K-26 (Kansas)

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K-26 highlighted in red
Route information
Maintained by KDOT
Length3.601 mi[1] (5.795 km)
Major junctions
South end US-166 / US-400 near Baxter Springs
North end K-66 in Galena
CountryUnited States
Highway system
  • Kansas State Highway System
K-25 K-27

K-26 is a 3.601-mile-long (5.795 km) state highway located entirely within Cherokee County, Kansas. It runs from an intersection with U.S. Route 166 (US-166) and US-400 northwest of the Missouri/Kansas/Oklahoma tripoint north to K-66 in Galena. The highway is maintained by the Kansas Department of Transportation (KDOT).

The route was designated in 1937 on a roadway that ran from Crestline to the Missouri state line, but was moved to its current location via a series of route re-designations that took place over the following decades, assuming its current route in the mid-1980s.

Route description

Approaching the junction of K-26 on US 166 and US 400.

K-26 begins at an intersection with US-166 and US-400 east of Baxter Springs. The roadway heads north through a wooded area, passing several farms. The route then crosses Shoal Creek and enters the city of Galena as Main Street. In Galena, K-26 reaches its northern terminus at K-66, which is also known as 7th Street.[3][4] Main Street continues north of the intersection toward a BNSF Railway line.[5]

The route is maintained by KDOT, which is responsible for constructing and maintaining highways in the state. As part of this role, KDOT regularly surveys traffic on their highways. These surveys are most often presented in the form of annual average daily traffic, which is a measurement of the number of vehicles that use a highway during an average day of the year. In 2010, KDOT calculated that a total of 3230 vehicles used the road daily, including 225 trucks.[6] No part of the highway has been listed as part of the National Highway System,[7] a network of roads important to the nation's defense, mobility, and economy.[8]


K-26 was first designated in 1937 over the former eastern segment of K-34, a gravel road that ran from K-96 and US-69 in Crestline east to the Missouri state line.[2][9] In 1941, K-26 and the easternmost portion of K-96 switch designations. After this, K-26 ran from US-66 west of Galena north to K-96 and US-69. This roadway was paved when K-26 was designated along it.[10][11] Between 1948 and 1953, the highway was extended east along US-66 to Galena and south from there to its current southern terminus at US-166.[12][13] In the mid-1980s when US-66 was decommissioned, the portion of K-26 along it was re-signed as K-66 and the portion of the highway from US-66 to Crestline was designated as part of U.S. Route 69 Alternate (US-69 Alt).[14][15] The original K-26 was designated in 1927 from US-81 to the Oklahoma State Line. In 1932, it became part of US 177.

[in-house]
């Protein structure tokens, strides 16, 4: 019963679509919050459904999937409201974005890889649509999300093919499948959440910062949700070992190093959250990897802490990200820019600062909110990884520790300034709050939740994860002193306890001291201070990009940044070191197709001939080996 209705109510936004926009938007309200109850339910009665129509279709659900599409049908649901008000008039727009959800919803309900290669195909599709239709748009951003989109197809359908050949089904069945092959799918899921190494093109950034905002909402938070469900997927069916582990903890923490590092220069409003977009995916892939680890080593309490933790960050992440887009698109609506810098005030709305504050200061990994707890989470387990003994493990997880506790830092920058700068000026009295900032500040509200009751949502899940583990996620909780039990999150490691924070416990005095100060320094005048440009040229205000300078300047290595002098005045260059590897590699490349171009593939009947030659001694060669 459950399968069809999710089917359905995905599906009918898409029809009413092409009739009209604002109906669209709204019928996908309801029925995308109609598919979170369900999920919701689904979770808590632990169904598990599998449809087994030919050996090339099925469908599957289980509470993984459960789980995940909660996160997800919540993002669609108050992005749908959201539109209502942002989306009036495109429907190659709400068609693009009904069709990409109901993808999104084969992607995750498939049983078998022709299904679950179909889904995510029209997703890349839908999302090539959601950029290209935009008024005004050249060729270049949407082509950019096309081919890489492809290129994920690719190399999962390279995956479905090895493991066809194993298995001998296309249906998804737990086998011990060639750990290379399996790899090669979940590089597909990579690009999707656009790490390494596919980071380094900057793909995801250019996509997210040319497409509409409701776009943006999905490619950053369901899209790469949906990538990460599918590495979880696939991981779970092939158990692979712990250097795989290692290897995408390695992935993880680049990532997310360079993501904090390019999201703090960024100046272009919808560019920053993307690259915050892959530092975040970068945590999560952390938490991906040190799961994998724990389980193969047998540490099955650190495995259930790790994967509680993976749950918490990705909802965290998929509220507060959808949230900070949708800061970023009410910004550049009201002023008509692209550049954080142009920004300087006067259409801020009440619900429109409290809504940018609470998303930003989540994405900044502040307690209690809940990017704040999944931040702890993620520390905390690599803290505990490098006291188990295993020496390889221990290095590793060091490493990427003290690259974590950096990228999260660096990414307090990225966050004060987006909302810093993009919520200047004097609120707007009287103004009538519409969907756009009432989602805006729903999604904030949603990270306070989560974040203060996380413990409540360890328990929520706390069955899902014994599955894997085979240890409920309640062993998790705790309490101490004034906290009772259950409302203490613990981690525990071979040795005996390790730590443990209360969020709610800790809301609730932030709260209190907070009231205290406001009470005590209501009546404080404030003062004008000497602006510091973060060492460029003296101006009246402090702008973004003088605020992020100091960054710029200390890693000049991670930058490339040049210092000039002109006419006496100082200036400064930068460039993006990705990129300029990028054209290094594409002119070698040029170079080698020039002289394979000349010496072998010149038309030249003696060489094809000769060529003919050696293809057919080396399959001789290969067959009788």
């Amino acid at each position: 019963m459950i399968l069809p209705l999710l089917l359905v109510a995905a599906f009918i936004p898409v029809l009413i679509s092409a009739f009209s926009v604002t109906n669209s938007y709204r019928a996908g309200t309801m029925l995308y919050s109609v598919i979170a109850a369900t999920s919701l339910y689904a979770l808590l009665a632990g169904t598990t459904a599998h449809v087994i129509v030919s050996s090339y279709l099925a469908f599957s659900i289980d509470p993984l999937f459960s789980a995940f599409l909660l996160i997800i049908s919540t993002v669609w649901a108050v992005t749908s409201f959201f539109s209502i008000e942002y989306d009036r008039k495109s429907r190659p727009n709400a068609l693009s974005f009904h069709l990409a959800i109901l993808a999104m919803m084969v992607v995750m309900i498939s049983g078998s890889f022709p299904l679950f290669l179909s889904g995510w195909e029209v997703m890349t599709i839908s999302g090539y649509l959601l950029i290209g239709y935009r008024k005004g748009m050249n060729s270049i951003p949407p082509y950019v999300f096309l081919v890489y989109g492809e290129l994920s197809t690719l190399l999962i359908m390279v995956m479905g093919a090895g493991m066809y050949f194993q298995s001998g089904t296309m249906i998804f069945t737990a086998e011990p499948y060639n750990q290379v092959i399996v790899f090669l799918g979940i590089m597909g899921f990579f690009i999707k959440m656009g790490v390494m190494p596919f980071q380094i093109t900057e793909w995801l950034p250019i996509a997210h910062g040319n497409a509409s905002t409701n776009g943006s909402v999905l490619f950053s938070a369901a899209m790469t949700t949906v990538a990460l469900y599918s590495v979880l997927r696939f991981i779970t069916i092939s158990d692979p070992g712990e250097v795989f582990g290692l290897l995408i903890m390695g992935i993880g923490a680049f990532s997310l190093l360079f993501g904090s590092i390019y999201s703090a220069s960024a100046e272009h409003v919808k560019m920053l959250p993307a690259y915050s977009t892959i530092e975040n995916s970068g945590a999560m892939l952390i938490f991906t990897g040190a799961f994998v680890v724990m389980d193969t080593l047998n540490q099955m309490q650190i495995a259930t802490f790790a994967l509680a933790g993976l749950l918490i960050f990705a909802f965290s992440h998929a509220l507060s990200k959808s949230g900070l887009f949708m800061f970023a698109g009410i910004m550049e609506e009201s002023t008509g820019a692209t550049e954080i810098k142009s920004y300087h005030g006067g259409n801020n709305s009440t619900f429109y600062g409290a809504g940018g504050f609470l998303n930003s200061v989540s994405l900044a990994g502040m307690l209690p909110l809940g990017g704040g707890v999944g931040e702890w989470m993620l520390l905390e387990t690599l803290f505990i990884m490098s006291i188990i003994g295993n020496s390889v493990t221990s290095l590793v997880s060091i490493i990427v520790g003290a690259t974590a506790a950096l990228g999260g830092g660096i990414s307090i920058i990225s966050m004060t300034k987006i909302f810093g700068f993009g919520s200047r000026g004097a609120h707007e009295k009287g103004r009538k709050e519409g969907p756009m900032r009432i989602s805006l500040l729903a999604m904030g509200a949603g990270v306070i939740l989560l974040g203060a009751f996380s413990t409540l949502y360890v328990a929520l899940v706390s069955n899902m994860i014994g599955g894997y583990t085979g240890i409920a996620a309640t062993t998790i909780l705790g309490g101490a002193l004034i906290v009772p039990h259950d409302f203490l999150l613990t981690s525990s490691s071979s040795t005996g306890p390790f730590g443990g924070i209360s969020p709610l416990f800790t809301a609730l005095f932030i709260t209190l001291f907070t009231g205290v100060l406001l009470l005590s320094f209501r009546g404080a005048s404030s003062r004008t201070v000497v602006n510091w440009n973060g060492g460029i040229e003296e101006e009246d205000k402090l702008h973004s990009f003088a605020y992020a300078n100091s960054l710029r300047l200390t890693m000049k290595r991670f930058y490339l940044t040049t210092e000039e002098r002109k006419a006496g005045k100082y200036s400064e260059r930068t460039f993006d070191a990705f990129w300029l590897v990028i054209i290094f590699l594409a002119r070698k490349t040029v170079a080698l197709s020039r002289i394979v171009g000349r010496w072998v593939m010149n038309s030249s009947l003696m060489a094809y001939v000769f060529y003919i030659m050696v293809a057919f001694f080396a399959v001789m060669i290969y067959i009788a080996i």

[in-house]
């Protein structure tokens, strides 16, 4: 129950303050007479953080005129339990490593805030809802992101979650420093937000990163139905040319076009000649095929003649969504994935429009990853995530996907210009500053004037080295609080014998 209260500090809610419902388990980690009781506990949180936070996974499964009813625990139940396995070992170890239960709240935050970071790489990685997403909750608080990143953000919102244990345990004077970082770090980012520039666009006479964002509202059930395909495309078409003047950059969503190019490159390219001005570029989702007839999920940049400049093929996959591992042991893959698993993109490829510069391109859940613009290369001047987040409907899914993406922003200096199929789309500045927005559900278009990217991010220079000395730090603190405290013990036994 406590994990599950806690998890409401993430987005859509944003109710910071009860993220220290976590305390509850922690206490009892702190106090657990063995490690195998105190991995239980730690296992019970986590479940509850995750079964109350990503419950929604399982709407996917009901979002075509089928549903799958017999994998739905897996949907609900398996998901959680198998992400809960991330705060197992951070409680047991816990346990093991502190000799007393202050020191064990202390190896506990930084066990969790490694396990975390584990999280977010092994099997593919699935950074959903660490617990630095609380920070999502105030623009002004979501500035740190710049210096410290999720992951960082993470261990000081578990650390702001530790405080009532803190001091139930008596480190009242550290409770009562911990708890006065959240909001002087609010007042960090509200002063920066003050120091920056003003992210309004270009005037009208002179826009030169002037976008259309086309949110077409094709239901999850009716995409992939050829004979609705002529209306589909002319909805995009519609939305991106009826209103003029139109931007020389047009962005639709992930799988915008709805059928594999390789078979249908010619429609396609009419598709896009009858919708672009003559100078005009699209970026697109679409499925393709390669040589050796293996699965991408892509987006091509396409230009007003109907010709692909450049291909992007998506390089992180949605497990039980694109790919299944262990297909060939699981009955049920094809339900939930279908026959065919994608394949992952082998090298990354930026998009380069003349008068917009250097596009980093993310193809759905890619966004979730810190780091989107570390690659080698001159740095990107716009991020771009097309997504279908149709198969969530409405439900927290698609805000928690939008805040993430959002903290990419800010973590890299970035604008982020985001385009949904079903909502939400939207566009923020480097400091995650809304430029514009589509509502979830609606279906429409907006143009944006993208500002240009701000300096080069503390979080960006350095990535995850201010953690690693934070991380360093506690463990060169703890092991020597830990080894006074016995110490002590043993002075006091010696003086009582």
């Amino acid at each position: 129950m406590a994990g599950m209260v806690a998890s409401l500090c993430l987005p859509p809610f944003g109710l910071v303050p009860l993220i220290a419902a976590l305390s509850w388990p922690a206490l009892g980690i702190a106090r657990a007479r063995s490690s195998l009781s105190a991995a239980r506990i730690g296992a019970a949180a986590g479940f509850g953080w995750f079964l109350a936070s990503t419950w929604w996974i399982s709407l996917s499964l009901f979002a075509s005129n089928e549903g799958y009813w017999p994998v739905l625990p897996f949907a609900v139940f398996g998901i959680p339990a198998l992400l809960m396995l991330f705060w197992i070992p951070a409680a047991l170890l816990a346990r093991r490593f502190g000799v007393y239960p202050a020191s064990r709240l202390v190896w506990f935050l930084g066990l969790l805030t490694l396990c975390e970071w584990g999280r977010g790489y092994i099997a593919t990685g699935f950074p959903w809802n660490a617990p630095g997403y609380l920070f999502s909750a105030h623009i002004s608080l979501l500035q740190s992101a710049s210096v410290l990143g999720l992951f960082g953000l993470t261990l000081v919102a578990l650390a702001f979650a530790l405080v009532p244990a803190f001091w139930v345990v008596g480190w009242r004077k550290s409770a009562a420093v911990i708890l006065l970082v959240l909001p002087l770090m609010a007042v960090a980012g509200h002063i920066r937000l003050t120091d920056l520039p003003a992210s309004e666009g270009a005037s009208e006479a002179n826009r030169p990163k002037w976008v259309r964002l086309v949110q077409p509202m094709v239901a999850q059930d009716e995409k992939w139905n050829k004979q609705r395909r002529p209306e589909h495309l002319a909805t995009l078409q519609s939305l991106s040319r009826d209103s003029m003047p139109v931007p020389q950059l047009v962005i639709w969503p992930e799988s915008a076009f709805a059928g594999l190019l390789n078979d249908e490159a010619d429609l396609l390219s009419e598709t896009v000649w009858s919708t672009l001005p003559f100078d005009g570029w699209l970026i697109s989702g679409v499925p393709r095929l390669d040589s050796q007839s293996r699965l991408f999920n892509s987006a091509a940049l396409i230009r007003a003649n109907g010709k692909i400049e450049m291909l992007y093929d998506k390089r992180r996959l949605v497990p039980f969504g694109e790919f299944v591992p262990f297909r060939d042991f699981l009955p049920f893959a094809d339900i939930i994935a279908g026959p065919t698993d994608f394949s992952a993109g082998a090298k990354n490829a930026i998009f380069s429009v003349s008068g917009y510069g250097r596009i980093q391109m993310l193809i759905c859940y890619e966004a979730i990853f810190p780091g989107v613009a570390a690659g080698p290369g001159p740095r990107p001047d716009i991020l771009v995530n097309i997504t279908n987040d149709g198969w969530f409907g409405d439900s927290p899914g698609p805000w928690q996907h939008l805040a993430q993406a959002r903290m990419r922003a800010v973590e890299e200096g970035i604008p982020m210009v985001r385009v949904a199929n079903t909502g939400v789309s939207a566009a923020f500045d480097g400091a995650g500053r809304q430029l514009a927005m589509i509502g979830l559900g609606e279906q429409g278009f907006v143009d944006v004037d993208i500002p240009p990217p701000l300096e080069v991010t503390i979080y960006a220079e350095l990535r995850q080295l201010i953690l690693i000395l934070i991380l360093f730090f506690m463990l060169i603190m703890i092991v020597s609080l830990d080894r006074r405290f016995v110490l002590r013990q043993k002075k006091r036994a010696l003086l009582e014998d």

Major intersections

The entire route is in Cherokee County.

Garden Township0.0000.000 US-166 / US-400 – Baxter SpringsSouthern terminus
Galena3.6015.795 K-66 (7th Street) / Historic US 66 (Main street north)Northern terminus; former US-66 west; road continues north as Main Street (former US-66 east)
1.000 mi = 1.609 km; 1.000 km = 0.621 mi


  1. ^ a b Kansas Department of Transportation. "2012 Condition Survey Report for Cherokee County, Kansas". Retrieved August 9, 2013.
  2. ^ a b Kansas State Highway System (PDF) (Map). State Highway Commission of Kansas. 1937. Retrieved August 9, 2013.
  3. ^ General Highway Map: Cherokee County (PDF) (Map). Kansas Department of Transportation. May 2011. Retrieved August 9, 2013.
  4. ^ Google (August 9, 2013). "K-26 (Kansas)" (Map). Google Maps. Google. Retrieved August 9, 2013.
  5. ^ Kansas State Railroad Map (PDF) (Map). Cartography by Bureau of Transportation Planning. Kansas Department of Transportation. March 18, 2013. Retrieved August 9, 2013.
  6. ^ Traffic Flow Map of the Kansas State Highway System (PDF) (Map). Cartography by Bureau of Transportation Planning. Kansas Department of Transportation. 2013. Baxter Springs inset.
  7. ^ National Highway System: Kansas (PDF) (Map). Federal Highway Administration. Retrieved May 9, 2011.
  8. ^ Natzke, Stefan; Neathery, Mike; Adderly, Kevin (September 26, 2012). "What is the National Highway System?". National Highway System. Federal Highway Administration. Retrieved August 9, 2013.
  9. ^ Kansas State Highway System (PDF) (Map). State Highway Commission of Kansas. 1936. Retrieved August 9, 2013.
  10. ^ Kansas State Highway System (PDF) (Map). State Highway Commission of Kansas. 1940. Retrieved August 9, 2013.
  11. ^ Kansas State Highway System (PDF) (Map). State Highway Commission of Kansas. 1941. Retrieved August 9, 2013.
  12. ^ Kansas State Highway System (PDF) (Map). State Highway Commission of Kansas. 1948. Retrieved August 9, 2013.
  13. ^ Official 1953 Kansas Highway Map (PDF) (Map). State Highway Commission of Kansas. 1953. Retrieved August 9, 2013.
  14. ^ Kansas Transportation Map (PDF) (Map). Kansas Department of Transportation. 1986. Retrieved August 9, 2013.
  15. ^ Kansas Transportation Map (PDF) (Map). Kansas Department of Transportation. 1987. Retrieved August 9, 2013.

External links